Medical Properties Trust (MPW): We maintain our Strong Buy rating. MPW finally seems to be taking its time in the sun after growing its property portfolio at a breakneck pace over the past few years. Over the past three years, the value of MPW’s real estate portfolio has increased by more than 120% as the REIT has executed significant sale-leaseback transactions on multiple continents. In the third quarter, total assets increased 8.3% year-on-year, rental income increased 25%, FFO/share increased 7.3% and normalized FFO/share guidance was raised by 5% midway through to $1.83. Adjusted The FFO/share of $0.34 (excluding linear rents) covered the dividend of $0.28 with a payout ratio of 82%, roughly in line with the AFFO payout ratio year-to-date. Even so, the upward trajectory of the MPW share price over the past few months has not been this deep and certainly didn’t seem to like the REIT’s growth trajectory. Given the 2-3% annual rent escalations in MPW’s leases, along with cross-default clauses and better rental coverage than senior housing, the market appears to be perpetually undervaluing MPW. We believe that will change as the company continues to better diversify its portfolio.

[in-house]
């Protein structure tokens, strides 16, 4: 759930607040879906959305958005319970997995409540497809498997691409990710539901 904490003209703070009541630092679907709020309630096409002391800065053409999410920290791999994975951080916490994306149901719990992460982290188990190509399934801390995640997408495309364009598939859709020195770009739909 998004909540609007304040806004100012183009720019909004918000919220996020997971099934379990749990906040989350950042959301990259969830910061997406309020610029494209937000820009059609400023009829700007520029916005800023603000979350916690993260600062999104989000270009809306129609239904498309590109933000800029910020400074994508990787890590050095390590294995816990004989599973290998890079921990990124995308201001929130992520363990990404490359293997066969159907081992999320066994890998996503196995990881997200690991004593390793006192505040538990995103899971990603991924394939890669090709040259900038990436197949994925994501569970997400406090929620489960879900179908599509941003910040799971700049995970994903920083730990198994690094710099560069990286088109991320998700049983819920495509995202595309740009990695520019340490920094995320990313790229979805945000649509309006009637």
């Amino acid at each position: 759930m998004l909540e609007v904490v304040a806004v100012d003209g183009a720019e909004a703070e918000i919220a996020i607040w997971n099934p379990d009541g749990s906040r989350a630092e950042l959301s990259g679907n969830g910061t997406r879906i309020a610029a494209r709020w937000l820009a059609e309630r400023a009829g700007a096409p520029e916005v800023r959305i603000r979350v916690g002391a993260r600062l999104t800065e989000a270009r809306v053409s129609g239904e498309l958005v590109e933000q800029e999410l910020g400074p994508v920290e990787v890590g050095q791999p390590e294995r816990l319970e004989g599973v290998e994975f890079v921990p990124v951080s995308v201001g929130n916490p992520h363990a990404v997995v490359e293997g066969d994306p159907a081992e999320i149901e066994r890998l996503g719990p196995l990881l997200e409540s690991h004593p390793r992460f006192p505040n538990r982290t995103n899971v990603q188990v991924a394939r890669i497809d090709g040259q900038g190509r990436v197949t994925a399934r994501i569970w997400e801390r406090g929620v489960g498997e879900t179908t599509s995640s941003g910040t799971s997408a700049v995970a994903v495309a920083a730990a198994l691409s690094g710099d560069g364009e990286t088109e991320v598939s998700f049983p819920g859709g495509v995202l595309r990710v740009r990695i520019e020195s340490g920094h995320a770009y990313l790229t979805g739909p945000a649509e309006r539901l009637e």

What to buy today
Since the start of the pandemic, IVQ has been absolutely crushed by the market – far worse than its peers.
Admittedly, IVQ also performed significantly worse than its peers. But the market priced all this poor performance into the stock price, now valued at around 3x AFFO.
IVQ is far from the strongest in the senior housing REIT space, but if it makes a comeback and returns to a somewhat normal valuation, the returns to shareholders would be huge. Management continues to believe that it will weather this crisis to see recovery, and perhaps it is right.
So, for investors comfortable taking on more risk and buying a stock on the TSE or OTC, IVQ seems like a very cheap way to play the senior housing recovery. It’s priced for bankruptcy but doesn’t appear to be on the verge of bankruptcy yet. Things could of course get worse with the Omicron variant, so keep in mind that IVQ is speculative.
For the most risk-averse investor, it’s hard to go wrong buying MPW on dips. The hospital REIT has amply demonstrated its ability to grow both its asset base and its bottom line over the past few years, and yet the market continues to give it the proverbial red-haired son-in-law treatment.
At 12x normalized FFO, MPW continues to look like an excellent “growth at value price” choice – especially given the dividend yield above 5%.